Addendum: Adding WX_GL_RGBA in addition to WX_GL_DOUBLEBUFFER as options to wxPython.GLCanvas also worked. Weird stuff, but probably this is a fault in wxPython (in combination with Vista?).

On Sun, Jan 24, 2010 at 9:56 PM, Nils Sudmann <> wrote:
Found the faulty code.

I was using wxPython GLCanvas and specified WX_GL_DOUBLEBUFFER. After rewriting the code to use old vertex arrays, it kind of worked, but a lot of other stuff was strange. It seems that WX_GL_DOUBLEBUFFER caused GL_VERSION to report 1.1.0 and probably disabled all the buffer object functionality and other stuff. Removing the doublebuffer option caused GL_VERSION to report 3.2.0 and everything worked!

Again thanks for all the help.

On Sun, Jan 24, 2010 at 3:01 PM, Alejandro Segovia <> wrote:
On Sun, Jan 24, 2010 at 9:15 AM, Gijs <> wrote:
On 1/24/10 12:06 , Nils Sudmann wrote:
> Hmm,
> I checked some versions and here is what I found:
> Vista - PyOpenGL 3.0.1b2, GL_VERSION = 1.1.0 (!!!)
> Fedora 11 - PyOpenGL 3.0.0, GL_VERSION = None (!!!)
> Suse 11 - At work, need to check this tomorrow.
> About vista, the GL_VERSION string seems odd. I tried a OpenGL
> extension viewer that reports OpenGL version 3.2. Again, I'm clueless
> to why PyOpenGL thinks it is dealing with a 1.1 driver.
> My Fedora server has a ATI X800 card, and AFAIK AMD/ATI has dropped
> support for "older" cards on newer kernels (ATI is on my do not buy
> list). But I managed to get it working somehow, at least glxinfo
> reports that everything is ok (OpenGL version string: 2.1 Mesa
> 7.6-devel). I did download and upgrade PyOpenGL to 3.0.1b2, but it
> still reports a GL_VERSION of None.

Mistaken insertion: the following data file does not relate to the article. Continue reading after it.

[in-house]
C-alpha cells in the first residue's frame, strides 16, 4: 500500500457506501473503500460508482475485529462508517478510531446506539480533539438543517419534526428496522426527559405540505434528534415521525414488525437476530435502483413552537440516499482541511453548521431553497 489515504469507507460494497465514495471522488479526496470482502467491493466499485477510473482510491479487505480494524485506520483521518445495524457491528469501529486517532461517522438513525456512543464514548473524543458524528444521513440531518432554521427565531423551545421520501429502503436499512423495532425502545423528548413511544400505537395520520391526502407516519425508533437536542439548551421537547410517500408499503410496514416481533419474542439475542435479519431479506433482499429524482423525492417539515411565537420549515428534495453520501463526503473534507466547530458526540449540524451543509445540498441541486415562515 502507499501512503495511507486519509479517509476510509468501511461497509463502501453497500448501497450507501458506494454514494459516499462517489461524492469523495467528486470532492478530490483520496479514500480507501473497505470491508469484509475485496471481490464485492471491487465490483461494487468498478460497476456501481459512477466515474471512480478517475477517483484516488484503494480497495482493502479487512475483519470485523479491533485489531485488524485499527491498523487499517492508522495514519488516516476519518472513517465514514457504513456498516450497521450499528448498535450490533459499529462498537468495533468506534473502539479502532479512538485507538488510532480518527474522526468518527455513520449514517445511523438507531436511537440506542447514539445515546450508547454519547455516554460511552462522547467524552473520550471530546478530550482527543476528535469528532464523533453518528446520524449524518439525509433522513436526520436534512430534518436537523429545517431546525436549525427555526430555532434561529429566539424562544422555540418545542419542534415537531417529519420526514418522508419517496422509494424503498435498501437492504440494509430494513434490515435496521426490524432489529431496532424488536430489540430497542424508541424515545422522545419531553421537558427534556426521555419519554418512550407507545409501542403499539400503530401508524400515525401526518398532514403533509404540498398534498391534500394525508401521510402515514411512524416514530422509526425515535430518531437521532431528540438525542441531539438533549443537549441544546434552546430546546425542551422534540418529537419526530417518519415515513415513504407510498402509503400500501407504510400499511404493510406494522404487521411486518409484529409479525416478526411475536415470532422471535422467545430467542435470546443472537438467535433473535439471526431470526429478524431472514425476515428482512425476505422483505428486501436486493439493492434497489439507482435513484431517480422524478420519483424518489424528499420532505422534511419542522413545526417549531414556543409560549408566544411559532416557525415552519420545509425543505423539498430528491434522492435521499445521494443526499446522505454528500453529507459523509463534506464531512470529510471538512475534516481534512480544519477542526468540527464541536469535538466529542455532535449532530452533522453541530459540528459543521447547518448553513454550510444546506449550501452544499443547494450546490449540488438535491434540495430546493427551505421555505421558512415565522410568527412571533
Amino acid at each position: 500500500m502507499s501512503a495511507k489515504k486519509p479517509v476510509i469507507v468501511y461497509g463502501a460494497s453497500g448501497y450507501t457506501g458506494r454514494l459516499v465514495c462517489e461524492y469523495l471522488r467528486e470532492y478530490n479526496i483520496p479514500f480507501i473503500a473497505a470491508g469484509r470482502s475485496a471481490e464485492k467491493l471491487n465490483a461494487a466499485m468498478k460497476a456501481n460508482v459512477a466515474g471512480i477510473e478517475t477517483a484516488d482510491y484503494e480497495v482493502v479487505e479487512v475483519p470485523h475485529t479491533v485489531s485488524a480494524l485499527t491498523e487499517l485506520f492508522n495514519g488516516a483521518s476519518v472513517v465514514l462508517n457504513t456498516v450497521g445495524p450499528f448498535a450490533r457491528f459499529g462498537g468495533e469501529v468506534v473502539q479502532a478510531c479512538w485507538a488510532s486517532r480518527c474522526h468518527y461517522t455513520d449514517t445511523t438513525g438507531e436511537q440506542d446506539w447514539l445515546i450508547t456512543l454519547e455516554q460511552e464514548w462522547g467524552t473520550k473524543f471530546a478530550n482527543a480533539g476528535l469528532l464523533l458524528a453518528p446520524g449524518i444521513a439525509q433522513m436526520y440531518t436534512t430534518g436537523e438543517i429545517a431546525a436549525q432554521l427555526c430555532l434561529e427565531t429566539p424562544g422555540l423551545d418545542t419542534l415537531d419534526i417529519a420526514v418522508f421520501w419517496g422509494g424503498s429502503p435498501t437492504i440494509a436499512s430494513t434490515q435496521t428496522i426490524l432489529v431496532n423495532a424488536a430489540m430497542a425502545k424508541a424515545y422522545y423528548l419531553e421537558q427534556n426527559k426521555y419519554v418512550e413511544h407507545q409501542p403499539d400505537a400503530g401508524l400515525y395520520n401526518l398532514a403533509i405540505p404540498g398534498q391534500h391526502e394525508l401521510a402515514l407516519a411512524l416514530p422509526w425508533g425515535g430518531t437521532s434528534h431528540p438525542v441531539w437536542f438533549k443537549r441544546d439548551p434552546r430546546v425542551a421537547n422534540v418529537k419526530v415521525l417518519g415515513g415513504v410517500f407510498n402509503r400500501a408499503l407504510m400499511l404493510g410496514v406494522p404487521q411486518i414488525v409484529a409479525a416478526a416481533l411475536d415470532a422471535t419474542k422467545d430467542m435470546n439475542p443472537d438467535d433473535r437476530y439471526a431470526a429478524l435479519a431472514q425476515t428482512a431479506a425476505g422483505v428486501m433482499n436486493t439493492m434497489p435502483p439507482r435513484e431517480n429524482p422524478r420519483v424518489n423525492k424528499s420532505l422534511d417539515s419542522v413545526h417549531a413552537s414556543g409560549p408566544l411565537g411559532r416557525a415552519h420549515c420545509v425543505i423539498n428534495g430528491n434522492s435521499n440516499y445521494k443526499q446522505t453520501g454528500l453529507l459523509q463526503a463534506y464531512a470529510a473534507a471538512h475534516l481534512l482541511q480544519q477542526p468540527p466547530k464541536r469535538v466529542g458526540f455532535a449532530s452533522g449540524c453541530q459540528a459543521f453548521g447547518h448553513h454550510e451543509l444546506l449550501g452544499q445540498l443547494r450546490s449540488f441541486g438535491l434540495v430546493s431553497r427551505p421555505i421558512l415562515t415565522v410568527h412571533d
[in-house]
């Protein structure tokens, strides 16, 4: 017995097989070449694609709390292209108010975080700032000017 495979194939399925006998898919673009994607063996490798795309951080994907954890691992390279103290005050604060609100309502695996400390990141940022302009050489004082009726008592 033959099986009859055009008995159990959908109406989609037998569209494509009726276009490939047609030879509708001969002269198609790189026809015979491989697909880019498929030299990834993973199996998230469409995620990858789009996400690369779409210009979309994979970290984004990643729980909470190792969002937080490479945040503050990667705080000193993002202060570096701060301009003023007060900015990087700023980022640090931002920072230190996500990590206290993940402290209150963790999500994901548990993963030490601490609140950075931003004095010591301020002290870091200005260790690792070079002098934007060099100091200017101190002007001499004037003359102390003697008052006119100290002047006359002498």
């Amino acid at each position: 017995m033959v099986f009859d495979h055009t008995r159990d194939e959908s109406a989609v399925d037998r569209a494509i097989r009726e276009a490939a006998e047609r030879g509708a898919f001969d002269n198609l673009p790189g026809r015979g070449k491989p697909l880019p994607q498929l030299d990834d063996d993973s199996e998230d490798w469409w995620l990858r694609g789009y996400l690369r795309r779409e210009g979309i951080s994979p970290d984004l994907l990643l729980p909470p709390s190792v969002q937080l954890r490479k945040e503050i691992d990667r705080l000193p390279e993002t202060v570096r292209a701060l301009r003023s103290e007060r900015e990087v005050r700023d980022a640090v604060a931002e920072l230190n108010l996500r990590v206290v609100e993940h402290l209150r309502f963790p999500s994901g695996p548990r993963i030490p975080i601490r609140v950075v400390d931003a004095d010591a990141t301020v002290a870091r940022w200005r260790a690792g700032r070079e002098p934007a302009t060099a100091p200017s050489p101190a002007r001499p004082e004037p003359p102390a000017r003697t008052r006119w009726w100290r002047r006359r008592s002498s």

> So it seems that on both affected systems, there is something wrong
> with my GL setup.
Well, the problem on Fedora is that you are using the mesa driver. This
does some basic GL stuff but don't expect it do anything more than
render some polygons. You'll need to opensource ATI driver which gives
you more GL functions, or you could try out the driver of ATI. About
Windows, the OpenGL version 1.1.0 has something to do with the version
reported back by the OpenGL library itself. This will never report any
higher than 1.1.0 I think. You'd probably get a better idea as to why
this happens when you google for it.

You might have better luck trying out the ARB functions (glGenBuffersARB
and glBindBufferARB). These should work if your OpenGL installation is good.

I agree with Gijs. As far as mesa goes, it's just an OpenGL-like API which doesn't usually provide hardware rendering support. VBO's may well be out of its league. You are going to need the ATI driver here.

Regarding Windows reporting 1.1, it's not that weird. I've had NVIDIA drivers reporting up to OpenGL 2.0, but usually Windows does not provide functionality beyond 1.1 without the use of extensions.

As Gijs said, try using the glGenBuffersARB extension instead of glGenBuffers (I think it's under the OpenGL.ext package).

Let us know how it goes ;)


Regards, Gijs


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